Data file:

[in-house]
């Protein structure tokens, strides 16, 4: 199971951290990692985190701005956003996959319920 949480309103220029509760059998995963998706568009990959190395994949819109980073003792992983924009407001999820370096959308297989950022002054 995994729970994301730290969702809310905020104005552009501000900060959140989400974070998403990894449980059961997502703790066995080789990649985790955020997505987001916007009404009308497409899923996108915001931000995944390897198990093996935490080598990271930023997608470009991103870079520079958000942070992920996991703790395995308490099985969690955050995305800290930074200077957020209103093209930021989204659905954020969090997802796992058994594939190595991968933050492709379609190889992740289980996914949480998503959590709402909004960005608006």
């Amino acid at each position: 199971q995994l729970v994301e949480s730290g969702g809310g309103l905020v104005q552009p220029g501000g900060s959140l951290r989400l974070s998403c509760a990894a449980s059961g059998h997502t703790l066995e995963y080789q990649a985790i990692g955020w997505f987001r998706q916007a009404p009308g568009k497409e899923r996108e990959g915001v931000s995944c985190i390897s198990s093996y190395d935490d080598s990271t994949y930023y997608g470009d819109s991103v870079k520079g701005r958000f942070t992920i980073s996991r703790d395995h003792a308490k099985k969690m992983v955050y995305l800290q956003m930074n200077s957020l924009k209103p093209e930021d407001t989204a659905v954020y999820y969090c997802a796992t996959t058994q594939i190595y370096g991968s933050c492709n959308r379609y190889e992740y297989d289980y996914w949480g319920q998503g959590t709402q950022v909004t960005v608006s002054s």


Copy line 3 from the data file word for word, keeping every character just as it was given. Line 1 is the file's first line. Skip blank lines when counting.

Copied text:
């Amino acid at each position: 199971q995994l729970v994301e949480s730290g969702g809310g309103l905020v104005q552009p220029g501000g900060s959140l951290r989400l974070s998403c509760a990894a449980s059961g059998h997502t703790l066995e995963y080789q990649a985790i990692g955020w997505f987001r998706q916007a009404p009308g568009k497409e899923r996108e990959g915001v931000s995944c985190i390897s198990s093996y190395d935490d080598s990271t994949y930023y997608g470009d819109s991103v870079k520079g701005r958000f942070t992920i980073s996991r703790d395995h003792a308490k099985k969690m992983v955050y995305l800290q956003m930074n200077s957020l924009k209103p093209e930021d407001t989204a659905v954020y999820y969090c997802a796992t996959t058994q594939i190595y370096g991968s933050c492709n959308r379609y190889e992740y297989d289980y996914w949480g319920q998503g959590t709402q950022v909004t960005v608006s002054s």